Residents tell council to pay fair price or stay away
HOMEOWNERS are wary of being ripped off through zoning changes as the council looks to snaffle up some of the last remaining residential gems in Caloundra.
The Draft Caloundra Centre Master Plan has marked as numbered the days of residential housing on Omrah Ave as the Sunshine Coast Council is gradually acquiring properties along the street, but a group of locals are prepared to dig in, saying they've been in limbo for the past 15 years and their properties are irreplaceable.
A council spokeswoman said it had been council policy since 2001 to acquire properties as they could along the street, having purchased nine properties in that time.
The spokeswoman also said there was an opportunity for residents who wished to sell their homes to the council to rent their houses back until the council required the property.
The remaining homes sit in what has now been zoned a Community Facilities Zone under the Sunshine Coast Planning Scheme 2014.
Under the Draft Master Plan the street is identified as a "Community and Creative Hub", which could house the new transit centre and provide pedestrian connections to Oval Ave and Bowman Rd, the Master Plan's intentions for redevelopment to deliver a range of community activities including community facilities, education, accommodation and car parking.
A number of residents, including Maureen Beer, Jim Street, Les Sperling, Russell McKenzie and more aren't happy.
They say their properties have been gradually devalued for more than a decade through the planning process and are asking two questions. Why must their homes be obtained and if so, why aren't they being paid what they're worth?
However the council says that it is paying the true value of the properties and that the zoning change will not affect how market value is calculated when it comes time to sell.
Ms Beer had a valuation done on her home, which sits on a 708 sq m block, back in November, 2013.
The appraisal price was between $680,000 and $760,000. The agents referred to a similar property in Ormuz Ave that had recently sold for $800,000, albeit on a bigger block and deemed to be in a better location, but was judged an inferior home.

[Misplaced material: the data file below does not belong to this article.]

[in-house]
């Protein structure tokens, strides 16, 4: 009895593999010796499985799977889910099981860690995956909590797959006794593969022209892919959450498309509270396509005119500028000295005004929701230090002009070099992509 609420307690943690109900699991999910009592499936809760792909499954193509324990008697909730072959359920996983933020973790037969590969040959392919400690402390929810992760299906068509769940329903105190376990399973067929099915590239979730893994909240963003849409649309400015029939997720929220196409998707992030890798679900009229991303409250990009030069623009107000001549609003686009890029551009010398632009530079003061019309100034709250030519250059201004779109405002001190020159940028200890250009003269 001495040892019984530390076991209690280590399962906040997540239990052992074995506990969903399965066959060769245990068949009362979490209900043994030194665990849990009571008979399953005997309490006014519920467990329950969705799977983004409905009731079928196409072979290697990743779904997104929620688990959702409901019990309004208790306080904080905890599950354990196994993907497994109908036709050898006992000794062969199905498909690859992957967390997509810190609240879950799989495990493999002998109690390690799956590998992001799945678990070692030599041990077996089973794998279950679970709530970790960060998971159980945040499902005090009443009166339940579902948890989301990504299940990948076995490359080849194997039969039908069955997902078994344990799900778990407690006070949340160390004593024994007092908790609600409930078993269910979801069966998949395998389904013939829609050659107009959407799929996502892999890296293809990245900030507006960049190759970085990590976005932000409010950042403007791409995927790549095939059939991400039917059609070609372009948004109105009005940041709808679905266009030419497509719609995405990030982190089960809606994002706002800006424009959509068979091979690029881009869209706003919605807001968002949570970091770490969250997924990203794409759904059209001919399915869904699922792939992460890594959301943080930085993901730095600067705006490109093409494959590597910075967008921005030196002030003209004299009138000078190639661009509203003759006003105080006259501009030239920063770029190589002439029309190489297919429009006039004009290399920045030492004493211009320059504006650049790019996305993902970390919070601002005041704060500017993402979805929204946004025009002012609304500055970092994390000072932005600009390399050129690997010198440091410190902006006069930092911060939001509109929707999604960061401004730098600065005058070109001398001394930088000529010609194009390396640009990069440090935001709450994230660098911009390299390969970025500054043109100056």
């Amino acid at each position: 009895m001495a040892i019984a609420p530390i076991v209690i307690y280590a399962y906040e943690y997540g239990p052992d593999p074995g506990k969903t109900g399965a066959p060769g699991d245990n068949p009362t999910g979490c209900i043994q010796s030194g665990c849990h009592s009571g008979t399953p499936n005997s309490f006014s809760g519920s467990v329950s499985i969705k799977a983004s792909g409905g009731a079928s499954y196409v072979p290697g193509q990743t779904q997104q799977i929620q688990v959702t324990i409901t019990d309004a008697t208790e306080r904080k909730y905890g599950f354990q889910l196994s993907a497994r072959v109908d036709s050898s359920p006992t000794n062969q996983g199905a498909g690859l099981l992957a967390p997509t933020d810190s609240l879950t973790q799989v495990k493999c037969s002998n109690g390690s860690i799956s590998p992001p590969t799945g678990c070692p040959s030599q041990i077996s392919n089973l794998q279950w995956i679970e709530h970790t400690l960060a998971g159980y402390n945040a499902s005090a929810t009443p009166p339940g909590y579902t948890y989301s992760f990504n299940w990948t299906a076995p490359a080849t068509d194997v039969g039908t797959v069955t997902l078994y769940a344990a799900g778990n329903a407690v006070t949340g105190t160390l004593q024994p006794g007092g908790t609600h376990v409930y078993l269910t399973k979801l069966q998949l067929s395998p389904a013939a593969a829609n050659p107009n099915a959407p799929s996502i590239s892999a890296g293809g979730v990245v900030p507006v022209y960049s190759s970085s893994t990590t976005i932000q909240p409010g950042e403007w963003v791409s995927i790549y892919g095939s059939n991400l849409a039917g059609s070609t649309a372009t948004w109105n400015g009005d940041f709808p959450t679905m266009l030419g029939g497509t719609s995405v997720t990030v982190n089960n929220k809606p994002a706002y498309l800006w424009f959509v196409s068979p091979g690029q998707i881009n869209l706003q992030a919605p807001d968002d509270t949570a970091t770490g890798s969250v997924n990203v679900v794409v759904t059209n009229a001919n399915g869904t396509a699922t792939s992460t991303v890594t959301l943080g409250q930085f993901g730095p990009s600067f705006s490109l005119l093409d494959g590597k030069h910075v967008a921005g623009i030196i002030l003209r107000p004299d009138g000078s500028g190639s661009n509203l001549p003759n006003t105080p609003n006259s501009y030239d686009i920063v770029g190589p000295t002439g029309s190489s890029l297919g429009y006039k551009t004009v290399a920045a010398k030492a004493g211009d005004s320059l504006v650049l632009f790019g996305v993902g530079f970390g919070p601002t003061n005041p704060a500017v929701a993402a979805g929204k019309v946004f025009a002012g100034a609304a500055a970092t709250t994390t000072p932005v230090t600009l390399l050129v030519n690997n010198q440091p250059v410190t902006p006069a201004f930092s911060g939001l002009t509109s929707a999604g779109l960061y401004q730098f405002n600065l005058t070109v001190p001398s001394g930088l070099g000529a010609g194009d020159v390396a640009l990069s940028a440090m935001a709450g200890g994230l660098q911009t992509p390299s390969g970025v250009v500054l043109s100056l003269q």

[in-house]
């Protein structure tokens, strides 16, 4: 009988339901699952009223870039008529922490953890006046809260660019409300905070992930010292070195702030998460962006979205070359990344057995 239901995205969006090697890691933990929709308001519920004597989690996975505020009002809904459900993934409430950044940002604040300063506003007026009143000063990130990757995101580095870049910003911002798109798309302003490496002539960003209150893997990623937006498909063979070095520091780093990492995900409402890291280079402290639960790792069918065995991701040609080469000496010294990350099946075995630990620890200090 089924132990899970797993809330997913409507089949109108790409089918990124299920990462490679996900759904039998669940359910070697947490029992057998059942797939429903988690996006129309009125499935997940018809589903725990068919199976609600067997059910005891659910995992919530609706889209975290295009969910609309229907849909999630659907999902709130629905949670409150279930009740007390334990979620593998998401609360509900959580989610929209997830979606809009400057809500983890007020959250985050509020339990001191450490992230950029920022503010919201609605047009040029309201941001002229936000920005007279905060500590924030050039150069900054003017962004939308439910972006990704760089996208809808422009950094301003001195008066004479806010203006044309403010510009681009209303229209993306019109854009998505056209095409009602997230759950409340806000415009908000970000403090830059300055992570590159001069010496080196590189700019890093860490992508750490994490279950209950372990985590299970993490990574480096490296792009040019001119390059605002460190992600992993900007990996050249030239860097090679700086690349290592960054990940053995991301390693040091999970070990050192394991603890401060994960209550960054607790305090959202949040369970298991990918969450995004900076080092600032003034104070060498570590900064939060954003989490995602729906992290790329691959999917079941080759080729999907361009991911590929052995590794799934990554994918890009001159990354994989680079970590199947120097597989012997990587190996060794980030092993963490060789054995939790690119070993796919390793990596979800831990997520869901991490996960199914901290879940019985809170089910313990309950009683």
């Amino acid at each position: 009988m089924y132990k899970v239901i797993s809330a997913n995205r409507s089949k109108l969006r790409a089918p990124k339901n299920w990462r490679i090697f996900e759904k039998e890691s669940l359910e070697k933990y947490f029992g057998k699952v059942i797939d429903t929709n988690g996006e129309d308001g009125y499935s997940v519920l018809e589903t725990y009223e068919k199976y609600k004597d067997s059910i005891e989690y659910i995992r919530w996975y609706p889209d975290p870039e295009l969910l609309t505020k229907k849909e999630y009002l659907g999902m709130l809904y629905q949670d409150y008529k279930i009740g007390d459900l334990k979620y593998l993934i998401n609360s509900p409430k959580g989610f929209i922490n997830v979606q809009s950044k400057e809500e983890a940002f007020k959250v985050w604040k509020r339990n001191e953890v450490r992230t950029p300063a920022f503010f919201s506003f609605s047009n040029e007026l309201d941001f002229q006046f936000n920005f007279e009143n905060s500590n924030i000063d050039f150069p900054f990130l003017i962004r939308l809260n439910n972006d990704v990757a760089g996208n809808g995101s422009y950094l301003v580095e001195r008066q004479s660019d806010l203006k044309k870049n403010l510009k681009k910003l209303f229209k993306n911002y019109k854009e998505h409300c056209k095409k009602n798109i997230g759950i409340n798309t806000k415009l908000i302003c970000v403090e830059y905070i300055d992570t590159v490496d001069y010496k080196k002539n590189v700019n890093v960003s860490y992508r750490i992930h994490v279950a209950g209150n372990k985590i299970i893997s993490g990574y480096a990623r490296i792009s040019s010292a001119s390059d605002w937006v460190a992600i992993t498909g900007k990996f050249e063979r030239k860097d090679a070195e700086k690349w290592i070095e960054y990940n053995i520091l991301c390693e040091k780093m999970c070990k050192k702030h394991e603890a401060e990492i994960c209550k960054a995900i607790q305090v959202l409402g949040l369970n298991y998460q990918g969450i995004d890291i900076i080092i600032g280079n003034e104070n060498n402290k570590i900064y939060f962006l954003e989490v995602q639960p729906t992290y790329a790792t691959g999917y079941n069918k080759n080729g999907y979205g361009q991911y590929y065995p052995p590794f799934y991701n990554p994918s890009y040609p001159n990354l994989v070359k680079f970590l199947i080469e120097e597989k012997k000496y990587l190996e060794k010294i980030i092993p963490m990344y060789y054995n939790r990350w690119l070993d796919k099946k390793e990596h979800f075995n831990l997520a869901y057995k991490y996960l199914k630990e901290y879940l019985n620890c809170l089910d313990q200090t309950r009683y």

The property next door to Ms Beer - also on a 708 sq m block - was purchased by the council for $460,000 in July last year. Back in 2004 another Omrah Ave property was purchased for $850,000 by the council, according to RP Data.
Other conservative RP Data value estimates of properties along the street range from anywhere between the mid-to-late $400,000 mark to more than $600,000, although it's unclear if the estimates account for proximity to beaches, shops and other amenities.
Ms Beer's daughter's ashes are scattered in her backyard and the 65-year-old motel manager remained anxious about what the future held for she and her 96-year-old mother, holding off constructing a granny flat for her mother until the proposed Master Plan became clearer.
"It's quite traumatic. You actually get sick in the gut," she said.
Mr McKenzie said he couldn't understand why the council wasn't willing to pay the true value of the properties if they so desperately wanted to acquire them.
"We just want them to either be fair about it or just leave us alone," he said.
Deputy Mayor and Division 2 Councillor Tim Dwyer said any valuations and negotiations would be carried out assuming the site was zoned low-density residential with improvements or accounting for capacity to improve, in that current market.
He said he hoped to avoid going down the property resumption path "unless absolutely necessary" and said the council had a duty not to pay "ridiculous prices" but equally not to rip off ratepayers and ensure they received the fair market value and that was the only way he would support property acquisitions.
"It's about true value," Cr Dwyer said.
He said he welcomed owners getting valuations done and instigating negotiations with the council and that he would be "happy to talk to them and happy to pay good market value from a residential perspective".
Mr Sperling said their current location was "unequalled" in the area and that he could not find a better spot, adding he "wouldn't want to go even for the right price" and was also frustrated at the ongoing uncertainty.